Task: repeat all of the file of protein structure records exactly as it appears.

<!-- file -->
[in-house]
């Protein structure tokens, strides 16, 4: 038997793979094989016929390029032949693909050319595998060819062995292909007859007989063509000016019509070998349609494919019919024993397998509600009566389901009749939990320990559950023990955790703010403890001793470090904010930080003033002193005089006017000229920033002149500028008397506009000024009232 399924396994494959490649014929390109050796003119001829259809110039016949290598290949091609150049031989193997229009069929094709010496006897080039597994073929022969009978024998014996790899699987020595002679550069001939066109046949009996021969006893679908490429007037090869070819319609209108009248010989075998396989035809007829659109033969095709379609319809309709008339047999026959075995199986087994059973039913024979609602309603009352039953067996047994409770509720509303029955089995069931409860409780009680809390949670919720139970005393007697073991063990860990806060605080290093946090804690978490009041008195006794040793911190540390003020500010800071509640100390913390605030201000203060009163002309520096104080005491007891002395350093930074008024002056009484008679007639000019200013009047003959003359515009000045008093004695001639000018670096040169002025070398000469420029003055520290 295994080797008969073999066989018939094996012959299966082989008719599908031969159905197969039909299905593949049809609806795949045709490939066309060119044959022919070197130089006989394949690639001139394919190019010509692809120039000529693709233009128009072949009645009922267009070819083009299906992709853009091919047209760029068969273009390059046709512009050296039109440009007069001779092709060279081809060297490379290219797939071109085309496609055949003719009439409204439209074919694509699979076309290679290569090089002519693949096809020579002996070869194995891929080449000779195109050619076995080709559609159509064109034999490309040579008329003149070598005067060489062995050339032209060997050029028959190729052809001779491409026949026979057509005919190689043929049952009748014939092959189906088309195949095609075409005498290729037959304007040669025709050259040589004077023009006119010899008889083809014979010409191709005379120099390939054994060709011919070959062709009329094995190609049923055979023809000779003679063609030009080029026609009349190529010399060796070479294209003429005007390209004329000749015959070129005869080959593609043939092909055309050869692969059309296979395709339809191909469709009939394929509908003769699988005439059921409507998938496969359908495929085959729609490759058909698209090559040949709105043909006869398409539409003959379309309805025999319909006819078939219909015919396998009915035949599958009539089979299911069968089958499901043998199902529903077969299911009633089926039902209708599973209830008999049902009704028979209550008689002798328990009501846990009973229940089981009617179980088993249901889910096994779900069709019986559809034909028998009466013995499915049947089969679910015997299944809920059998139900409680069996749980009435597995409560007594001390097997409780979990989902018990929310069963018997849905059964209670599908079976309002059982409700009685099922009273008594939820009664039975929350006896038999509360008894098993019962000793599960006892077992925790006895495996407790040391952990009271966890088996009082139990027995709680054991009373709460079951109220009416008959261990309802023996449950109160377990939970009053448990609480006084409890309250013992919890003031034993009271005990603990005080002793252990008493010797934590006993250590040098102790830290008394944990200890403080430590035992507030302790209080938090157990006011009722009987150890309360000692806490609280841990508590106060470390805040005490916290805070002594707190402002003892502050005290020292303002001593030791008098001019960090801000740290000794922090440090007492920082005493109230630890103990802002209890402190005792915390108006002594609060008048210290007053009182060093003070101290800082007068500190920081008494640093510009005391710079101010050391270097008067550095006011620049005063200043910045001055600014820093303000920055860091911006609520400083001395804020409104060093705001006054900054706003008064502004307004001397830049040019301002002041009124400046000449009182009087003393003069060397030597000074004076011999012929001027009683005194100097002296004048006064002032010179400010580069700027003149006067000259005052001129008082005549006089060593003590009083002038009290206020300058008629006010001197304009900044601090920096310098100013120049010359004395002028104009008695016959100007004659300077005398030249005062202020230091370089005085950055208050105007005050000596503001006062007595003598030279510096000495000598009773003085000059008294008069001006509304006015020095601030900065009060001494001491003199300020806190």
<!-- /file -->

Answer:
[in-house]
């Protein structure tokens, strides 16, 4: 038997793979094989016929390029032949693909050319595998060819062995292909007859007989063509000016019509070998349609494919019919024993397998509600009566389901009749939990320990559950023990955790703010403890001793470090904010930080003033002193005089006017000229920033002149500028008397506009000024009232 399924396994494959490649014929390109050796003119001829259809110039016949290598290949091609150049031989193997229009069929094709010496006897080039597994073929022969009978024998014996790899699987020595002679550069001939066109046949009996021969006893679908490429007037090869070819319609209108009248010989075998396989035809007829659109033969095709379609319809309709008339047999026959075995199986087994059973039913024979609602309603009352039953067996047994409770509720509303029955089995069931409860409780009680809390949670919720139970005393007697073991063990860990806060605080290093946090804690978490009041008195006794040793911190540390003020500010800071509640100390913390605030201000203060009163002309520096104080005491007891002395350093930074008024002056009484008679007639000019200013009047003959003359515009000045008093004695001639000018670096040169002025070398000469420029003055520290 295994080797008969073999066989018939094996012959299966082989008719599908031969159905197969039909299905593949049809609806795949045709490939066309060119044959022919070197130089006989394949690639001139394919190019010509692809120039000529693709233009128009072949009645009922267009070819083009299906992709853009091919047209760029068969273009390059046709512009050296039109440009007069001779092709060279081809060297490379290219797939071109085309496609055949003719009439409204439209074919694509699979076309290679290569090089002519693949096809020579002996070869194995891929080449000779195109050619076995080709559609159509064109034999490309040579008329003149070598005067060489062995050339032209060997050029028959190729052809001779491409026949026979057509005919190689043929049952009748014939092959189906088309195949095609075409005498290729037959304007040669025709050259040589004077023009006119010899008889083809014979010409191709005379120099390939054994060709011919070959062709009329094995190609049923055979023809000779003679063609030009080029026609009349190529010399060796070479294209003429005007390209004329000749015959070129005869080959593609043939092909055309050869692969059309296979395709339809191909469709009939394929509908003769699988005439059921409507998938496969359908495929085959729609490759058909698209090559040949709105043909006869398409539409003959379309309805025999319909006819078939219909015919396998009915035949599958009539089979299911069968089958499901043998199902529903077969299911009633089926039902209708599973209830008999049902009704028979209550008689002798328990009501846990009973229940089981009617179980088993249901889910096994779900069709019986559809034909028998009466013995499915049947089969679910015997299944809920059998139900409680069996749980009435597995409560007594001390097997409780979990989902018990929310069963018997849905059964209670599908079976309002059982409700009685099922009273008594939820009664039975929350006896038999509360008894098993019962000793599960006892077992925790006895495996407790040391952990009271966890088996009082139990027995709680054991009373709460079951109220009416008959261990309802023996449950109160377990939970009053448990609480006084409890309250013992919890003031034993009271005990603990005080002793252990008493010797934590006993250590040098102790830290008394944990200890403080430590035992507030302790209080938090157990006011009722009987150890309360000692806490609280841990508590106060470390805040005490916290805070002594707190402002003892502050005290020292303002001593030791008098001019960090801000740290000794922090440090007492920082005493109230630890103990802002209890402190005792915390108006002594609060008048210290007053009182060093003070101290800082007068500190920081008494640093510009005391710079101010050391270097008067550095006011620049005063200043910045001055600014820093303000920055860091911006609520400083001395804020409104060093705001006054900054706003008064502004307004001397830049040019301002002041009124400046000449009182009087003393003069060397030597000074004076011999012929001027009683005194100097002296004048006064002032010179400010580069700027003149006067000259005052001129008082005549006089060593003590009083002038009290206020300058008629006010001197304009900044601090920096310098100013120049010359004395002028104009008695016959100007004659300077005398030249005062202020230091370089005085950055208050105007005050000596503001006062007595003598030279510096000495000598009773003085000059008294008069001006509304006015020095601030900065009060001494001491003199300020806190």